Kindergarteners are assessed in a number of different ways during their first few days in the classroom, emergent reading being one of them and, as the district reported, print concepts is an area where they continue to struggle.

According to Eric Jensen's book, "Teaching with Poverty in Mind," the socioeconomic conditions children grow up in weigh heavily on their ability catch onto the concepts of reading and writing: "Children who grow up in low socioeconomic conditions typically have a smaller vocabulary than middle class children, which raises the risk for academic failure."

Jensen goes on to explain that children in low-income families, on average, encounter a mere 13 million words by the age of four, compared the the 26 million that middle class children hear and the 46 million words children in upper-income households hear.

"Our kindergarten teachers have a range of abilities that walk into their classrooms on that first day," said Froke. "And they have to begin melding that range together and working to bring levels of literacy to those children who are a third behind."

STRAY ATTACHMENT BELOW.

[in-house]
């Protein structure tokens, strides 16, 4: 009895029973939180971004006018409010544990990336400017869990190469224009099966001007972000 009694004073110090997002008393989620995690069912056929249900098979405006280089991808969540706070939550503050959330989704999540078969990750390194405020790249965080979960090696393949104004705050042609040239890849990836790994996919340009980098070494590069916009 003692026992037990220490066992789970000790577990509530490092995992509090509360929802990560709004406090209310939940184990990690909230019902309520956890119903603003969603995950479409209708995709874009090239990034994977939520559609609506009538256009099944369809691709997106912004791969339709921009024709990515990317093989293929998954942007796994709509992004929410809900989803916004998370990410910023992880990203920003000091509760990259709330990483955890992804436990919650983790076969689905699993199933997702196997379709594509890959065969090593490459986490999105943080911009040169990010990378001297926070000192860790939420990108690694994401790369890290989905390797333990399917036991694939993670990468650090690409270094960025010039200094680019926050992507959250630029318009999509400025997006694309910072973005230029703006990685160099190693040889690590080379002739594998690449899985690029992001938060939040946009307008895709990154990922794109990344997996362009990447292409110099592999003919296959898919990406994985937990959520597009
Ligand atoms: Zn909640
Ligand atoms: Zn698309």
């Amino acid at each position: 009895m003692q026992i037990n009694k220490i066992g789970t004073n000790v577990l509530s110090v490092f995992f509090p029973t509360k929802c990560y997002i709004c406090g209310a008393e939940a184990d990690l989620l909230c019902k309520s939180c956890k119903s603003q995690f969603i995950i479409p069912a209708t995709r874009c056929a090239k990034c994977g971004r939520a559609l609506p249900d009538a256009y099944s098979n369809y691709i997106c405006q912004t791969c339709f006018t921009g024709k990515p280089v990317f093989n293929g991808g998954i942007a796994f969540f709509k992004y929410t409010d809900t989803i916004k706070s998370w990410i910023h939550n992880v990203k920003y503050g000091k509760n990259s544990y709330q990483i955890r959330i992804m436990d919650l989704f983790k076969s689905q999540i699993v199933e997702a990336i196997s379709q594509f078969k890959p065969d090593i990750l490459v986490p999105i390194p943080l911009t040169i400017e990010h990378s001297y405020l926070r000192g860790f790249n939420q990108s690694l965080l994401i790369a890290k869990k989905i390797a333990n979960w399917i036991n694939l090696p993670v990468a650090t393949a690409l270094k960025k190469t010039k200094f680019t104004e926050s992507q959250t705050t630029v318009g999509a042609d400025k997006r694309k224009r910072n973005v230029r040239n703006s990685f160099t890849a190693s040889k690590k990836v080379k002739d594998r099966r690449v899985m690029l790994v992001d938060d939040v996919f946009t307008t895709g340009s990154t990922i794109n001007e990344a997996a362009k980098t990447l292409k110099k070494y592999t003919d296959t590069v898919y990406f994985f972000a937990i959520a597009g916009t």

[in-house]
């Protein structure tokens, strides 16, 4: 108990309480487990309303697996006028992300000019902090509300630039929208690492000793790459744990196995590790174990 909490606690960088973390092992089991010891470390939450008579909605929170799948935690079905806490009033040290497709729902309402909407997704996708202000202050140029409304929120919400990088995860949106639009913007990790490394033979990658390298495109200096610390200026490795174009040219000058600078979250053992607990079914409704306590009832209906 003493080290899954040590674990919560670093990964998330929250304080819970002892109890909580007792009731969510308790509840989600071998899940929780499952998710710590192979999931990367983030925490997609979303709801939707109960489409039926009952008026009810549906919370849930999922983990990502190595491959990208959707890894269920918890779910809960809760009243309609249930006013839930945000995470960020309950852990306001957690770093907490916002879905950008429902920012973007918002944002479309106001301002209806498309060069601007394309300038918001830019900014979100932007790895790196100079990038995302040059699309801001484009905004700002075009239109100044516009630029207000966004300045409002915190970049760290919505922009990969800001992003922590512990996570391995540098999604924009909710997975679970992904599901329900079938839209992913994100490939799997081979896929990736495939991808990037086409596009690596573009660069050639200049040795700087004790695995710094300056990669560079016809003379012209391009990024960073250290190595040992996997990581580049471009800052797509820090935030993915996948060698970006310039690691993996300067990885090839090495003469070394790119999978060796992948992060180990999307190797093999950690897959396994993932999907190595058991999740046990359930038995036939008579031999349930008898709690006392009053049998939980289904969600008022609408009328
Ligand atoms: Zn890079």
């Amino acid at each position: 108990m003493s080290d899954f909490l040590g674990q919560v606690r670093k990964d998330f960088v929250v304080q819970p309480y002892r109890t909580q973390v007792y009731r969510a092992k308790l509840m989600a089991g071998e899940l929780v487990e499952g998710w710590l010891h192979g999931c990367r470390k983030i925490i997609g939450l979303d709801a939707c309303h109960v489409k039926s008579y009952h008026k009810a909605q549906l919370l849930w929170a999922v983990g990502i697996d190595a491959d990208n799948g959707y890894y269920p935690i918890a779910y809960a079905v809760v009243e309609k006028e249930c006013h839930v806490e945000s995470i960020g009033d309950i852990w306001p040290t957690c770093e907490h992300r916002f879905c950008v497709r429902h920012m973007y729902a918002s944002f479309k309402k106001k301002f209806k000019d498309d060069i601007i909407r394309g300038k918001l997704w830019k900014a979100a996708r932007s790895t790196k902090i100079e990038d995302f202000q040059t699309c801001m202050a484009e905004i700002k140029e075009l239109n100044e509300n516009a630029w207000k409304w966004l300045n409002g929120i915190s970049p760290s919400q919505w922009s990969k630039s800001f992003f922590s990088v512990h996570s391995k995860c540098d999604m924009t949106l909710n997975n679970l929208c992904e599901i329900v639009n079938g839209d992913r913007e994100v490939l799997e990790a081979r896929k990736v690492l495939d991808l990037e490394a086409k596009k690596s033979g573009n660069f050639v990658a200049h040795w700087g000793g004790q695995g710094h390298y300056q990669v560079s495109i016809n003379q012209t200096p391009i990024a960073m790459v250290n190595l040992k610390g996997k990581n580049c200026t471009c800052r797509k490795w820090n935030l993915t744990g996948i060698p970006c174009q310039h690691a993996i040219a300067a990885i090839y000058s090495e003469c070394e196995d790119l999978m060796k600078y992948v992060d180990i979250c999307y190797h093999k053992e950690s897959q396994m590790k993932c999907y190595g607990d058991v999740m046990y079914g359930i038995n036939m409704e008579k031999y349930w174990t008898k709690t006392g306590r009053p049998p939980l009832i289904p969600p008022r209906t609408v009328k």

For those kids who start behind the pack, catching up can be hard in itself, particularly when still dealing with the numerous effects of living in poverty or a low-income household.

"Children who experience poverty are less likely to be healthy, both physically and mentally, less likely to gain the education they need to become productive in the workforce, more likely to become teen parents and more likely to become arrested and incarcerated," according to a report by the Children's Defense Fund Minnesota.

Often times, before learning can even begin, hunger needs to be addressed.

"Nutrition is a huge deal," said Froke. "If they're hungry, they're a distracted learner. You have to take that off the table and feed them so that they can focus when they get in the classroom."

For that reason, the district does a healthy snack twice a week and implemented free breakfast for everyone last year, in addition to the free-and-reduced lunch program.

But even after they are fed, research shows that teachers can't just jump right into teaching. Particularly for kids living in poverty, relationships are key in fostering an environment where the student feels safe enough to grasp new concepts.